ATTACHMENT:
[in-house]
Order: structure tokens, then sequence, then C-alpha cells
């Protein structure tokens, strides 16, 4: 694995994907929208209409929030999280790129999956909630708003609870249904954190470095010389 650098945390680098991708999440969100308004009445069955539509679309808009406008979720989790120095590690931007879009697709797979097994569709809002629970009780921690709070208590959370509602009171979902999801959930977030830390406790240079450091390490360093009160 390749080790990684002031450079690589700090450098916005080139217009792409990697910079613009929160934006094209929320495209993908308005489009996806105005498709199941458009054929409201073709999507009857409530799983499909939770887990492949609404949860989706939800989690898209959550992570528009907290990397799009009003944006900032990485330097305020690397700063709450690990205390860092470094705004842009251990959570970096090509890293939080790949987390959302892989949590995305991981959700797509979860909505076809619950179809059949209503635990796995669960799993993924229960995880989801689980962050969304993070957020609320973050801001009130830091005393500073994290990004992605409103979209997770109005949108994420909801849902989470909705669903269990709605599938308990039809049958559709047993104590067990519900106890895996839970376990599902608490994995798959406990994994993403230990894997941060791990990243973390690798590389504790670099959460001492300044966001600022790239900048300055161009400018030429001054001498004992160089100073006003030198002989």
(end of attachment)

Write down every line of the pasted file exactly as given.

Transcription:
[in-house]
Order: structure tokens, then sequence, then C-alpha cells
């Protein structure tokens, strides 16, 4: 694995994907929208209409929030999280790129999956909630708003609870249904954190470095010389 650098945390680098991708999440969100308004009445069955539509679309808009406008979720989790120095590690931007879009697709797979097994569709809002629970009780921690709070208590959370509602009171979902999801959930977030830390406790240079450091390490360093009160 390749080790990684002031450079690589700090450098916005080139217009792409990697910079613009929160934006094209929320495209993908308005489009996806105005498709199941458009054929409201073709999507009857409530799983499909939770887990492949609404949860989706939800989690898209959550992570528009907290990397799009009003944006900032990485330097305020690397700063709450690990205390860092470094705004842009251990959570970096090509890293939080790949987390959302892989949590995305991981959700797509979860909505076809619950179809059949209503635990796995669960799993993924229960995880989801689980962050969304993070957020609320973050801001009130830091005393500073994290990004992605409103979209997770109005949108994420909801849902989470909705669903269990709605599938308990039809049958559709047993104590067990519900106890895996839970376990599902608490994995798959406990994994993403230990894997941060791990990243973390690798590389504790670099959460001492300044966001600022790239900048300055161009400018030429001054001498004992160089100073006003030198002989």